But in Baja and the lower mainland the risks are essentially the same as they are in the US. There will always be thiefs and thugs, but it seems here (in Mexico) there are fewer and they are certainly less well armed, thanks to Mexico's gun laws (narco-traffickers an obvious exception--speaking here about the common thief/burglar type).

I work at West Marine when I am in the States during the summer months and not a week goes by when someone doesn't come in to buy something because it was stolen off his boat. I don't hear as much of that kind of thing down here.

For more information about cruising Mexico, check our website.

Steve Van Slyke
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http://kavenga.home.att.net
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Old 17-01-2010, 19:00   #12
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Put your fears aside, but not your common sense. I've found that Mexico and its people are amongst the most friendly and kind people in North America. Don't put yourself into places where trouble lurks and you will be fine.
2 years ago, we were in downtown La Paz, and we stopped in for a quick bite at a small hole in the wall pizza by the slice place. There were 4 small tables, we sat down, ate, and left. We were about a block away on the very crowded streets, when I felt a tug on my shirt. I looked down, and a little Mexican boy about 7 years old looked back up at me. He raised his hand and put my wallet back into it, then turned and ran through the crowd to his mother. She waved and turned into the crowd and disappeared. My wallet had slipped out of my pocket as I got up from the table and she sent her son after me to give it back. All our cards and about $400 cash were in it. I never had a chance to say thankyou.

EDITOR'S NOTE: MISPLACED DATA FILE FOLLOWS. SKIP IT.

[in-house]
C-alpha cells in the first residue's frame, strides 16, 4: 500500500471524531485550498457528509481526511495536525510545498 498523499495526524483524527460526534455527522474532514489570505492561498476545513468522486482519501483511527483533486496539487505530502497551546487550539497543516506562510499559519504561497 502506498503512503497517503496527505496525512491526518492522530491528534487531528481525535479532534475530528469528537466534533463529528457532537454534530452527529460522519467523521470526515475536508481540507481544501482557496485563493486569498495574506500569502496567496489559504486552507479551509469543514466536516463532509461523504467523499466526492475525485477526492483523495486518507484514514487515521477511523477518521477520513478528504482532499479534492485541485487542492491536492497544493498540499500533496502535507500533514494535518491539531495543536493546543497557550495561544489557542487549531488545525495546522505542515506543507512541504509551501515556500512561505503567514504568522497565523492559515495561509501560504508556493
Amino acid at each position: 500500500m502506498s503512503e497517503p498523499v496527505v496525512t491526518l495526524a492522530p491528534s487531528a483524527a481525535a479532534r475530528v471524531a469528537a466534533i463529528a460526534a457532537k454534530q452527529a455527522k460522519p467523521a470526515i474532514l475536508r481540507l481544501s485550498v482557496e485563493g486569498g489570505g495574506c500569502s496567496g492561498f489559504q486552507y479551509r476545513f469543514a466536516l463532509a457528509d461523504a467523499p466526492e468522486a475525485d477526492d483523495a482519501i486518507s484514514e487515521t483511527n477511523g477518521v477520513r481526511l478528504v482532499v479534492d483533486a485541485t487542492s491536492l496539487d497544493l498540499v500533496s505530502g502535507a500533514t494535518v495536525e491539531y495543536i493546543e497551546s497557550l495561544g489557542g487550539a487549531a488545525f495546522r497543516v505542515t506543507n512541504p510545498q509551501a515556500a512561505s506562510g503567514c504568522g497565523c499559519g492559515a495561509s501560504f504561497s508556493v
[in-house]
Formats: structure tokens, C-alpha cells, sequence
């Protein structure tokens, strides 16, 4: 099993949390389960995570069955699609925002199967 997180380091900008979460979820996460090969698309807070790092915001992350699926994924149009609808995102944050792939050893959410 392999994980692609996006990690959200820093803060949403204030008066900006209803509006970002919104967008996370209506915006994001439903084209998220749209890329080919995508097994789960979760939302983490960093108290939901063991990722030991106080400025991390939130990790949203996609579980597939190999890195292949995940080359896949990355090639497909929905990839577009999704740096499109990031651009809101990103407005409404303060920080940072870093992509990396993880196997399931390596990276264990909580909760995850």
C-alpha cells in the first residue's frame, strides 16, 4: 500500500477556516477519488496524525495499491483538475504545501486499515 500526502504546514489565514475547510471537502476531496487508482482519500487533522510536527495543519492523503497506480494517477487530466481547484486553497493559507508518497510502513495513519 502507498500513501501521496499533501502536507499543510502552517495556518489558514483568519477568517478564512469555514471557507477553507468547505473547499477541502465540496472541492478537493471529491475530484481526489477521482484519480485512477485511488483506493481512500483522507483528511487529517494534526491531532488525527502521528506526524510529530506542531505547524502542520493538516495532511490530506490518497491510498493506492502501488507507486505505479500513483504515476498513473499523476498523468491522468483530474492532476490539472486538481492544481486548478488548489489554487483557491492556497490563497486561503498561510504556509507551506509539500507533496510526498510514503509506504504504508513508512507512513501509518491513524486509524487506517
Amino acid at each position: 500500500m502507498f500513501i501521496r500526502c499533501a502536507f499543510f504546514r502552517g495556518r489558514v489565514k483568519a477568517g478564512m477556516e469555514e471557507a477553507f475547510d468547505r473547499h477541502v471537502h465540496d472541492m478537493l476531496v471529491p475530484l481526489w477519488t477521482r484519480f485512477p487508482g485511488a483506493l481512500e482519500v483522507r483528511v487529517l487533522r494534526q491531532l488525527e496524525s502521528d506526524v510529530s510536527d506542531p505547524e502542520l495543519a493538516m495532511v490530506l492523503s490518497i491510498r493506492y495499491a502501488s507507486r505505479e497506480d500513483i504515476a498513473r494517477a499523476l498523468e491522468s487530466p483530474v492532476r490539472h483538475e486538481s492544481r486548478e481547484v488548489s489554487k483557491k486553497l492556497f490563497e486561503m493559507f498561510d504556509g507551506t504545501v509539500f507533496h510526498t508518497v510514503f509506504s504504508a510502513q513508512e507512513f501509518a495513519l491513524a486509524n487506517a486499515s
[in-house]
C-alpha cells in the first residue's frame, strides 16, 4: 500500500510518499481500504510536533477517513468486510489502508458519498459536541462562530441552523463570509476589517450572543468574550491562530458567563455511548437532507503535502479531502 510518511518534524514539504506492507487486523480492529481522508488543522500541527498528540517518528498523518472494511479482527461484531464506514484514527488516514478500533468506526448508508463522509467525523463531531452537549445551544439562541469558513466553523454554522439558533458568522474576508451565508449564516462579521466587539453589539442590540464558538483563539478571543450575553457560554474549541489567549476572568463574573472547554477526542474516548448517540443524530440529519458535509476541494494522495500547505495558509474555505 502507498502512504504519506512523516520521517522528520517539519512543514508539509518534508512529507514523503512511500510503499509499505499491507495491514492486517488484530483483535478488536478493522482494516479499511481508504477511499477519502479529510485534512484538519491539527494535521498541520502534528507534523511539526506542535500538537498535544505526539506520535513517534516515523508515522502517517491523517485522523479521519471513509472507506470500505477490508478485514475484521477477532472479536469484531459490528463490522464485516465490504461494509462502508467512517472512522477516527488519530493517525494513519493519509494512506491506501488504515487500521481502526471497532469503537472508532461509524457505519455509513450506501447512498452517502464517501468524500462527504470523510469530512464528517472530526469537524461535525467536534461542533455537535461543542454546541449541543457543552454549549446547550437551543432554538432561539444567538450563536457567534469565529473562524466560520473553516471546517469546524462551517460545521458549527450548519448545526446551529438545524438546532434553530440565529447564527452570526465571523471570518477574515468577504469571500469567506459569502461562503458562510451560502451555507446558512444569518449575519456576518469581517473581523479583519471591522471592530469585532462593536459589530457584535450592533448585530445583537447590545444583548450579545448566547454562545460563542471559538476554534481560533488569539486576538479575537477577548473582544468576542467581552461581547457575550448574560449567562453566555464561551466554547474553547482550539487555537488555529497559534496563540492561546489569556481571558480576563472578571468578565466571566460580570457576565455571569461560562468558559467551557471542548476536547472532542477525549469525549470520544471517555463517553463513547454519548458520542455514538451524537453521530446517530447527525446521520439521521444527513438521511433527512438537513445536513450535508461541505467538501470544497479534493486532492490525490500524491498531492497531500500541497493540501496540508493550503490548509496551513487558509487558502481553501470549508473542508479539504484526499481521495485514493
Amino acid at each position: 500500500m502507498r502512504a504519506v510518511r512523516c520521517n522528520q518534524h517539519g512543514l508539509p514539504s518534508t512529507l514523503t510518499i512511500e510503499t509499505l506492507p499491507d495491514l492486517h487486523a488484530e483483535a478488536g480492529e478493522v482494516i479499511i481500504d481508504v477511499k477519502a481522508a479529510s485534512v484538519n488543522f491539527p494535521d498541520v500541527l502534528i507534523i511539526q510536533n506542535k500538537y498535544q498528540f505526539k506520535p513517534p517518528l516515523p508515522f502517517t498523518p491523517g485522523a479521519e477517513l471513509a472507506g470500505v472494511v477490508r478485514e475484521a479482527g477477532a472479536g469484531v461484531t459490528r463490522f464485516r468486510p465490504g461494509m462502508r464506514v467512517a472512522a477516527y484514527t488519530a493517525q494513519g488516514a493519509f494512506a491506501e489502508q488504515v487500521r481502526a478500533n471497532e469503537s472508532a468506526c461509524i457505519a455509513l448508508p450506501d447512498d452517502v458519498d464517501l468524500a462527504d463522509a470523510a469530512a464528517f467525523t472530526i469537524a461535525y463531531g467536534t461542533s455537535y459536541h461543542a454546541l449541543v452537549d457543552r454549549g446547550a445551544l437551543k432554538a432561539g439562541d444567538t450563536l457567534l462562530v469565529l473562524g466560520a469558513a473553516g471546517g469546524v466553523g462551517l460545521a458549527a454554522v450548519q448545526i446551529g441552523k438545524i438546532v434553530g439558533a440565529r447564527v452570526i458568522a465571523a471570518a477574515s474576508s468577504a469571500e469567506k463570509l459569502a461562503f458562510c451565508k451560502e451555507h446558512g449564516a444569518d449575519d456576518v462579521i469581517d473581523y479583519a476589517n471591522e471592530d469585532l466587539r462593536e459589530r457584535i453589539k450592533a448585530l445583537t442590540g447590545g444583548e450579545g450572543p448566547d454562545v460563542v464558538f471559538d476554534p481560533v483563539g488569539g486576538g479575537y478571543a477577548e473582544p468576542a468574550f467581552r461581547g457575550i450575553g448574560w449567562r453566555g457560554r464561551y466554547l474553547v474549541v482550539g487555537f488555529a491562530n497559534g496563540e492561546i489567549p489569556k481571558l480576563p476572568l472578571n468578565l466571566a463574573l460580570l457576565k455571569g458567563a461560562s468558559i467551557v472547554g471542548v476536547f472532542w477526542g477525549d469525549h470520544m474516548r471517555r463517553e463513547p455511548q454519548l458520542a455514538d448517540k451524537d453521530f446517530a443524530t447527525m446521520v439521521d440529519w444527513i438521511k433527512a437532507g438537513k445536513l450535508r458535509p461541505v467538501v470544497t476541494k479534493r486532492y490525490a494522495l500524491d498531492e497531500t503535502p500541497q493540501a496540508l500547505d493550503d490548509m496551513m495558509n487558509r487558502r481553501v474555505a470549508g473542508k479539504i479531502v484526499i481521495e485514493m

Mexico, is a beautiful country, its people are poor but have very high standards. Give them your respect and you will win friends for life.

www.bajaorbust.blogspot.com
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Old 17-01-2010, 21:08   #13
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I just made the roundtrip,... without a single loss of life.
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Old 17-01-2010, 21:15   #14
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Do not go to Mexico.

I hate having to wait in line for my fish tacos.
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Old 17-01-2010, 21:27   #15
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We trailered deep into Baja and launched our sailboat at Puerto Escondido. En route, we felt safe enough to park at a wide roadside spot in the desert and sleep overnight aboard the boat. No problems there, or elsewhere. While we were sailing, we paid a local $20 to watch our truck and trailer, parked outside his house. As others in this thread have mentioned, we found people to be unfailingly polite and welcoming.